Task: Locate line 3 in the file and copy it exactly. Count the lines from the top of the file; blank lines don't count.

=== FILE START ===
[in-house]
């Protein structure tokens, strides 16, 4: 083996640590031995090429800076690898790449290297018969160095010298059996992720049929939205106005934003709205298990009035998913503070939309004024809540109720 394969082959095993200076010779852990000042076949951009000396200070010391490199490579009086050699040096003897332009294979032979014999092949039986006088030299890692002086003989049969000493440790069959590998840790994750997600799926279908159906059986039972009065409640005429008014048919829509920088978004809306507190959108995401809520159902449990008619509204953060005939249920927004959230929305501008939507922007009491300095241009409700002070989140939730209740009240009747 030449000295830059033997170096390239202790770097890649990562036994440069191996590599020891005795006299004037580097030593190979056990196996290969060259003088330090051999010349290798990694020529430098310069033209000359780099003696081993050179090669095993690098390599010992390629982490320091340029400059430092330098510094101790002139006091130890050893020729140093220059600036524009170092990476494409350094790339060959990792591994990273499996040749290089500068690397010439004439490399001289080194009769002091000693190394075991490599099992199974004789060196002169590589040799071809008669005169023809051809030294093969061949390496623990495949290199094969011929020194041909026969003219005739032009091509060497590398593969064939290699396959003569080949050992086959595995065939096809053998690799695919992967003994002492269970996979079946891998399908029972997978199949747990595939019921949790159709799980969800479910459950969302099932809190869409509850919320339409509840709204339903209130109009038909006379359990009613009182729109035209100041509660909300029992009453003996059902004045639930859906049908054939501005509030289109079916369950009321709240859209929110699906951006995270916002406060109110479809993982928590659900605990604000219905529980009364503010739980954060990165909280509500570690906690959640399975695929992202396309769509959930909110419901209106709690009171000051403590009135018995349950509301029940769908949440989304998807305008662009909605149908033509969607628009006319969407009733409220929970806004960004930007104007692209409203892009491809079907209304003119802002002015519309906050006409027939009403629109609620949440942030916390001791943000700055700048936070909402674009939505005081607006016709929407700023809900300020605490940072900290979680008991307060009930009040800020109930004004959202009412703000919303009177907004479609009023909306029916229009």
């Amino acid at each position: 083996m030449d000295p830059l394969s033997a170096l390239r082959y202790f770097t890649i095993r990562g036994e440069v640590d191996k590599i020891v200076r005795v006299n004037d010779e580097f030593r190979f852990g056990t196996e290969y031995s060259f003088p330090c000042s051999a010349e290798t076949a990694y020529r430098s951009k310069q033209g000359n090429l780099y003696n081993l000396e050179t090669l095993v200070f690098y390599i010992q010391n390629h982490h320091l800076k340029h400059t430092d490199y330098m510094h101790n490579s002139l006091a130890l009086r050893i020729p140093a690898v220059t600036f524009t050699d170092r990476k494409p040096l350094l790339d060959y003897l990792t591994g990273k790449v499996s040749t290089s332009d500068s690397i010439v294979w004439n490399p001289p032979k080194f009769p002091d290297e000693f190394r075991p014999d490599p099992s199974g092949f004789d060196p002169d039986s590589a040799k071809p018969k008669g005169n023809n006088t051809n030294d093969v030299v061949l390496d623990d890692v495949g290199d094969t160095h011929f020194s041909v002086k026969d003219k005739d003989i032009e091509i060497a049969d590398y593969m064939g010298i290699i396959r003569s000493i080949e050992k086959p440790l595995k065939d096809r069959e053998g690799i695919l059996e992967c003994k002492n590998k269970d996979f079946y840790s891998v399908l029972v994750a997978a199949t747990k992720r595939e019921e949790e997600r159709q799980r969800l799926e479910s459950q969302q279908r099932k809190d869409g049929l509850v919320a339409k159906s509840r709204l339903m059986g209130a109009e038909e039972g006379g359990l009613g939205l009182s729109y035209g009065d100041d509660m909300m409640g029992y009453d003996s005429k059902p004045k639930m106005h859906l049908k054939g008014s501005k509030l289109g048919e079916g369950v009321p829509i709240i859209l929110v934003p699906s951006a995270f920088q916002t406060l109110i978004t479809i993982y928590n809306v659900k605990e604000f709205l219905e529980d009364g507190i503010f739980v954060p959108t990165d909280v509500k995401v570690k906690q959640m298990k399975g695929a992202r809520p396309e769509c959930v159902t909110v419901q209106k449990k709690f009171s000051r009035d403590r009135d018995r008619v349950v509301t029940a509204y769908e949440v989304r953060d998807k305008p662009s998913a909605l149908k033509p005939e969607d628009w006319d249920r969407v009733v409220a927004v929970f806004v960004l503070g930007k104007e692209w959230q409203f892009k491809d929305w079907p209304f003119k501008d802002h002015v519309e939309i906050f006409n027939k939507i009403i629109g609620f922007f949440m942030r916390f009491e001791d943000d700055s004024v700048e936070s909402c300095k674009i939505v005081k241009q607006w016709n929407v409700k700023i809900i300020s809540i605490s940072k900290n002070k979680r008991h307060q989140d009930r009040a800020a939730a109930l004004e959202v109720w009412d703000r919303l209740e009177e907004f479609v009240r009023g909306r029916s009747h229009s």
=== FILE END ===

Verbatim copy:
């Amino acid at each position: 083996m030449d000295p830059l394969s033997a170096l390239r082959y202790f770097t890649i095993r990562g036994e440069v640590d191996k590599i020891v200076r005795v006299n004037d010779e580097f030593r190979f852990g056990t196996e290969y031995s060259f003088p330090c000042s051999a010349e290798t076949a990694y020529r430098s951009k310069q033209g000359n090429l780099y003696n081993l000396e050179t090669l095993v200070f690098y390599i010992q010391n390629h982490h320091l800076k340029h400059t430092d490199y330098m510094h101790n490579s002139l006091a130890l009086r050893i020729p140093a690898v220059t600036f524009t050699d170092r990476k494409p040096l350094l790339d060959y003897l990792t591994g990273k790449v499996s040749t290089s332009d500068s690397i010439v294979w004439n490399p001289p032979k080194f009769p002091d290297e000693f190394r075991p014999d490599p099992s199974g092949f004789d060196p002169d039986s590589a040799k071809p018969k008669g005169n023809n006088t051809n030294d093969v030299v061949l390496d623990d890692v495949g290199d094969t160095h011929f020194s041909v002086k026969d003219k005739d003989i032009e091509i060497a049969d590398y593969m064939g010298i290699i396959r003569s000493i080949e050992k086959p440790l595995k065939d096809r069959e053998g690799i695919l059996e992967c003994k002492n590998k269970d996979f079946y840790s891998v399908l029972v994750a997978a199949t747990k992720r595939e019921e949790e997600r159709q799980r969800l799926e479910s459950q969302q279908r099932k809190d869409g049929l509850v919320a339409k159906s509840r709204l339903m059986g209130a109009e038909e039972g006379g359990l009613g939205l009182s729109y035209g009065d100041d509660m909300m409640g029992y009453d003996s005429k059902p004045k639930m106005h859906l049908k054939g008014s501005k509030l289109g048919e079916g369950v009321p829509i709240i859209l929110v934003p699906s951006a995270f920088q916002t406060l109110i978004t479809i993982y928590n809306v659900k605990e604000f709205l219905e529980d009364g507190i503010f739980v954060p959108t990165d909280v509500k995401v570690k906690q959640m298990k399975g695929a992202r809520p396309e769509c959930v159902t909110v419901q209106k449990k709690f009171s000051r009035d403590r009135d018995r008619v349950v509301t029940a509204y769908e949440v989304r953060d998807k305008p662009s998913a909605l149908k033509p005939e969607d628009w006319d249920r969407v009733v409220a927004v929970f806004v960004l503070g930007k104007e692209w959230q409203f892009k491809d929305w079907p209304f003119k501008d802002h002015v519309e939309i906050f006409n027939k939507i009403i629109g609620f922007f949440m942030r916390f009491e001791d943000d700055s004024v700048e936070s909402c300095k674009i939505v005081k241009q607006w016709n929407v409700k700023i809900i300020s809540i605490s940072k900290n002070k979680r008991h307060q989140d009930r009040a800020a939730a109930l004004e959202v109720w009412d703000r919303l209740e009177e907004f479609v009240r009023g909306r029916s009747h229009s």